“Your task is not to seek for love, but merely to find all the barriers within yourself that you have built against it.” – Rumi
The barriers to self-love and self-care in Yangon are countless, or so I have found. Thus far, I have greeted the morning to meet a rather large lizard in my cereal box; I have been chased by a deceptive pack of sleeping dogs twice; I have been eternally cursed by a taxi driver in an altercation over a price disagreement of 37 cents; I have curled up like a mangled, wet dog after having been caught out in more than a handful of daily monsoon rainstorms; I have put up with a white girl prices from all of my sweet mango salesmen; I have outlived nightmares of Asian ants running through my hair; I have learned never again to touch local roadside food through a mind-shattering bout of Burma Belly; I have healed a fractured rib despite the jagged, deconstructed sidewalks that allow every potential of pounding to re-injury; I have lost my body weight in sweat from nights of fever; I have considered pulverizing my laptop each time a rainstorm cuts out my precious wifi connection; I have tasted locally-made cardboard failed attempts at Western world brownies so bad that I’ve questioned my existence in this country altogether; And most recently, I have been struck in the foot by a sink that fell from its wall, its glass cutting through to expose vein as I ran from the forceful spray of plumbing, screaming, spraying blood, feeling nothing until the stitches were laced inside of me in the ER.
No, I’m not in my family’s heritage of Kansas anymore, nor am I in the comfort of my home sweet hometown. Yet I am nowhere near alone. The ex-pat community in Yangon is alive and thriving. We are each trail blazers in this foreign land, here to learn, to grow, to experience a different way of life, to literally pave the streets in this rapidly-developing goldmine of opportunity. The simple reliability of appliances, electricity, water, and basic infrastructure may be things of the past that we once took for granted or perhaps things of the future that will someday be universal truths. And so in this adventurous present interim, we build a strong structure of community.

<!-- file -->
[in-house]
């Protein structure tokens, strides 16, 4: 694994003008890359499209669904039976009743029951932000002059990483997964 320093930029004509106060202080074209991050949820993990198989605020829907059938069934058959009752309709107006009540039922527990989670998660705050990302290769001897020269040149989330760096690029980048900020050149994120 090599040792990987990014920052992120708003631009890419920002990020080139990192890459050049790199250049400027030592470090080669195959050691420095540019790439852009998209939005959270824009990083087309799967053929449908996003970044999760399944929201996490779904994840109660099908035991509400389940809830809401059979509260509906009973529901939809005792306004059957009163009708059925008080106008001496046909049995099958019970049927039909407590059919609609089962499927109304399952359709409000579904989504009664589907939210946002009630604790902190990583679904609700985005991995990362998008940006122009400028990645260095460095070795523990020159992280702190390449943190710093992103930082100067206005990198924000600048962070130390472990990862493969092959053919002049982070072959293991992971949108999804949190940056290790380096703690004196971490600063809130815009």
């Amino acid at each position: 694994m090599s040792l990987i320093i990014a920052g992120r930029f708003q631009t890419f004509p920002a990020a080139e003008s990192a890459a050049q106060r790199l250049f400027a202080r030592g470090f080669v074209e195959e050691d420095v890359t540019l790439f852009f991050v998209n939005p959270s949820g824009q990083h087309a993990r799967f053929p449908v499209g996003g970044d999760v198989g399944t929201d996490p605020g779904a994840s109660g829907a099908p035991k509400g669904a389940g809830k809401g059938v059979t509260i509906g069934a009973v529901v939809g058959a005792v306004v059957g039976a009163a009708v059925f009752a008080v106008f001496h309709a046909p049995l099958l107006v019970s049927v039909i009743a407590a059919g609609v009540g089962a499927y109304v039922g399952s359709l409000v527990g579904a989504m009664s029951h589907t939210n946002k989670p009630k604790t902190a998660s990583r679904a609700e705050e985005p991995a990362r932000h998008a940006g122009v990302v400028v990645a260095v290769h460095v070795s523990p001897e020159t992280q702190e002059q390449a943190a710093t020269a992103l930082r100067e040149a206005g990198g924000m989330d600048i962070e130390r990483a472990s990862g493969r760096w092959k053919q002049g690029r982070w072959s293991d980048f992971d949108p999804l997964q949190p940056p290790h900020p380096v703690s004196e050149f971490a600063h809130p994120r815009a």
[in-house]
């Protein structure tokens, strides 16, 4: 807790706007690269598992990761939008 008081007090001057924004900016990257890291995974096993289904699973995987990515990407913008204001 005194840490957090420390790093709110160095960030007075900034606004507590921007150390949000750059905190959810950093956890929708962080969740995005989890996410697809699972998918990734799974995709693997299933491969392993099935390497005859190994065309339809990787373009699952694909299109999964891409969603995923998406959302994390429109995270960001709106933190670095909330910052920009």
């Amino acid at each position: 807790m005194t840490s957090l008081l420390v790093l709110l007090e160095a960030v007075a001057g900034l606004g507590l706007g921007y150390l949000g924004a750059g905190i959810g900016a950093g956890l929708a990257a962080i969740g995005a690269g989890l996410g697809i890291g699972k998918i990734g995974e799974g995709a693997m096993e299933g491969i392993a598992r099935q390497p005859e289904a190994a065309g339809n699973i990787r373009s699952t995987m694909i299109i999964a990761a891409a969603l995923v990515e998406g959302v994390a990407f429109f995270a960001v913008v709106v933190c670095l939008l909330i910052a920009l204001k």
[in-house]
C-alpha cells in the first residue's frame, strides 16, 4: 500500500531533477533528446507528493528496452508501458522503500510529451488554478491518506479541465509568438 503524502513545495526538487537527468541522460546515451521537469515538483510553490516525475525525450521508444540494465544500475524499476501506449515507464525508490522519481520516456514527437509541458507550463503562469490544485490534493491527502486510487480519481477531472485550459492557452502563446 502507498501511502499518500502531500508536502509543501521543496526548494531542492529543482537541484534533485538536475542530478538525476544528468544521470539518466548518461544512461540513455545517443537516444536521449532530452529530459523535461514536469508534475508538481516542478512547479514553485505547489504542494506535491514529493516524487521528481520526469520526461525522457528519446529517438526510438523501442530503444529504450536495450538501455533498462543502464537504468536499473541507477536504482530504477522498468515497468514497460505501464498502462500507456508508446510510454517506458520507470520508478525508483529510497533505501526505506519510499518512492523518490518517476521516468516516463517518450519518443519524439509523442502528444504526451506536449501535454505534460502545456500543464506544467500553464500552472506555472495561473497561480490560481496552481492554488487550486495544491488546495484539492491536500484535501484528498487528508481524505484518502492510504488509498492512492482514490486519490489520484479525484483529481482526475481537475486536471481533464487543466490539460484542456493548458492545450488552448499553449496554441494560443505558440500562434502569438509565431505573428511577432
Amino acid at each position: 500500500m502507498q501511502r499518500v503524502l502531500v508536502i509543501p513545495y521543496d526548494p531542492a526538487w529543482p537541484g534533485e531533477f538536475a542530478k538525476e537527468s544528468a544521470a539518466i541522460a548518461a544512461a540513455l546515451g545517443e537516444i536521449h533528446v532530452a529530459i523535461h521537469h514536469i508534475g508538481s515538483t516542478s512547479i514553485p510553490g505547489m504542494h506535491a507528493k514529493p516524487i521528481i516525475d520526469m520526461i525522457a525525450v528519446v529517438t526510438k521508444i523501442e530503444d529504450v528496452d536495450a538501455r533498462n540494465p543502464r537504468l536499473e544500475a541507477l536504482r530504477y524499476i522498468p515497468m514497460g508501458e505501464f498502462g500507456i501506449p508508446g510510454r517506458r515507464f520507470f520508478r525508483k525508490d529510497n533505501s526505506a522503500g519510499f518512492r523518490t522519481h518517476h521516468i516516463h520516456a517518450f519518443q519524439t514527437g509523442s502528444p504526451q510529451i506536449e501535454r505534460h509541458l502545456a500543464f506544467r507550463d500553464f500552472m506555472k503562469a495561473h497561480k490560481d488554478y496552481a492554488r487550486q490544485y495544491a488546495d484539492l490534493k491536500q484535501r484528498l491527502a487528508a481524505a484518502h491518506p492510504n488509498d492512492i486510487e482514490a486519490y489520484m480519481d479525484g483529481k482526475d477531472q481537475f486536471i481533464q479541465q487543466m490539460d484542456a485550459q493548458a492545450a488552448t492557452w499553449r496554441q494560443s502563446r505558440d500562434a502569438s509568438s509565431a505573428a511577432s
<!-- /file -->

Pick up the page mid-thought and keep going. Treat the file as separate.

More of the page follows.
As a community, we came together last Friday to celebrate making it through yet another week of unpredictable challenge through an evening of community self-care at Yangon Yoga House. A candle-gazing sunset meditation, followed by candlelight slow flow, proceeded with a luxurious savasana, finished with a mindful tasting of my vegan dessert creations, served with wine as the cherry on top. Along with my reliable co-chef, I crafted a sampling of mango cheesecake bites, Myanmar spice brownies, salted caramel banana nut muffin bites, triple-layer cheesecake pods, and chewy chocolate chip cookies for savoring while socializing during our sweet finish to the night.
The act of baking a few batches of my shareable creative passion gained insurmountable meaning by the arduous feat it was just to stand on my own two feet just days before the event. Similarly, the simple and succinct union of our breath in yoga transformed to an indescribably harmonious chorus of resilience. The uncomplicated experiencing of our senses through dessert was metamorphosed to an intricate artwork of biology and an amazingly functional labyrinth of social connection. That night, we arrived to our studio safe haven by collectively deconstructing all the barriers of excuses that were built both within ourselves and that the Southeast Asia had dropped upon us. Together, within the studio walls, we found the self-care and self-love our bodies sought in a candlelit community oasis.
Here’s to forever conquering the lizards, outrunning the rabid dogs, dodging the crumbling infrastructure, and banishing the cardboard brownies for the victorious reign of wellness. If we can build it here, we can build our deep and collective breath anywhere to evoke this sense of gratitude in the simple acts of life. If we can bake them here, we can bake our rich and chewy homemade vegan chocolate chip cookies everywhere to globally and eternally inspire much-needed, mindful self-love and community wellbeing.